U.S. reports fewer than 30,000 cases for five straight days, with the nation averaging 1.8 million daily vaccinations

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Jean Fletes, 13, receives a Pfizer-BioNTech COVID-19 vaccine from Delores Fye, a licensed practical nurse, at the UHealth’s pediatric mobile clinic on May 17, 2021 in Miami, Florida.
Joe Raedle | Getty Images

The U.S. has reported fewer than 30,000 cases for five straight days, data compiled by Johns Hopkins University shows, bringing the seven-day average of daily new infections to about 30,300.

It’s the first time daily case counts have held below the 30,000 mark for five consecutive days since mid-June.

Roughly 1.8 million vaccinations have been reported on average each day over the past week, according to Centers for Disease Control and Prevention data, and 48% of the population has received at least one vaccine dose.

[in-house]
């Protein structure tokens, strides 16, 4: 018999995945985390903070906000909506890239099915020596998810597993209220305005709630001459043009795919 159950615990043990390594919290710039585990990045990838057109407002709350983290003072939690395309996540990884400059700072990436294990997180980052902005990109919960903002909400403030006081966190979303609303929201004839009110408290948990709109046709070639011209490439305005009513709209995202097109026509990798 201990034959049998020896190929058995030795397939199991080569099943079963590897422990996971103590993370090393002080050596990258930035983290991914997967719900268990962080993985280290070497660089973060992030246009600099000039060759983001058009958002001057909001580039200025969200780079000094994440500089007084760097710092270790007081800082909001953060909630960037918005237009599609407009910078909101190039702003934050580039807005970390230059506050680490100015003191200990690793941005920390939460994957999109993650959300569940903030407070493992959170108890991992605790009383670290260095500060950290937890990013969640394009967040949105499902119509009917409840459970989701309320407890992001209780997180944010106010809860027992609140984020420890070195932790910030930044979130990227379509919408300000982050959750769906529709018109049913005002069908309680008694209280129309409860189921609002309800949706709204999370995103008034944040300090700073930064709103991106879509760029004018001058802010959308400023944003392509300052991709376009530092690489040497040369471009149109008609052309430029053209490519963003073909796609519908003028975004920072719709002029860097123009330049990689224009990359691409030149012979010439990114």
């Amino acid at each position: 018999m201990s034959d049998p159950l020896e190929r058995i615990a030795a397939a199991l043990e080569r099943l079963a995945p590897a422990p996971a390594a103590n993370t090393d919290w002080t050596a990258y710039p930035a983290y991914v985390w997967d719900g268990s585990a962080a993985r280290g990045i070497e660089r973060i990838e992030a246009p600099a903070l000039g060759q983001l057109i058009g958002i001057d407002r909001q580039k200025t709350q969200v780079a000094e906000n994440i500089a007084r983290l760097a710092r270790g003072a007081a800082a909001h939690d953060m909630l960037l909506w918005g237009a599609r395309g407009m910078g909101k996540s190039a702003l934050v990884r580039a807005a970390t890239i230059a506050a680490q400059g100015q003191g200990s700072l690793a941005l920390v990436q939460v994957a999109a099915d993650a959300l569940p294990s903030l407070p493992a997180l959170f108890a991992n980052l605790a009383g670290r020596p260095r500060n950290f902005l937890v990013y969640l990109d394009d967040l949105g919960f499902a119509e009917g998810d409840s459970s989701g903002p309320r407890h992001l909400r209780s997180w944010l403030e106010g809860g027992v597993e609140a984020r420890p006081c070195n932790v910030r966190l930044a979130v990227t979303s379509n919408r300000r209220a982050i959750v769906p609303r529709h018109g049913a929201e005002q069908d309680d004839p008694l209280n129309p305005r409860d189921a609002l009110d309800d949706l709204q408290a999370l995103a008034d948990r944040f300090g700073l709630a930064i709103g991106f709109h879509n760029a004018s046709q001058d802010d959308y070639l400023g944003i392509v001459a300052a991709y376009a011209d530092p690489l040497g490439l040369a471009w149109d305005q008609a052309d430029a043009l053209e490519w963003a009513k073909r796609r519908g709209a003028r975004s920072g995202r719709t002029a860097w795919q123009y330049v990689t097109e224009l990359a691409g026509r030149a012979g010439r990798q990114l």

U.S. Covid cases

Hopkins data shows that nationwide case counts have been on a mostly downward trend since the latest high point about a month ago in mid-April, when the country was seeing more than 71,000 cases per day. The latest seven-day average of daily new infections is 30,300.

Dr. Anthony Fauci, chief medical advisor to the White House, said Wednesday that infections are decreasing in every state in the U.S.

Fauci did not specify over what time period these state-level declines in infections have occurred. A CNBC analysis of Hopkins data shows that average daily case counts have declined by 5% or more in 38 states over the past week.

U.S. Covid deaths

The U.S. reported 655 Covid deaths on Wednesday, bringing the seven-day average to 572 deaths per day.

U.S. vaccine shots administered

About 1.8 million vaccinations have been reported each day on average over the past week, according to the CDC, down from the peak level of 3.4 million shots per day in mid-April and also lower than the average of 2.2 million one week ago.

U.S. share of the population vaccinated

About 48% of Americans are at least partially vaccinated, CDC data shows, and 38% are fully inoculated.

Of those aged 18 and older, slightly more than 60% have received at least one shot. President Joe Biden has set a goal of getting 70% of American adults to receive one shot or more by July 4.

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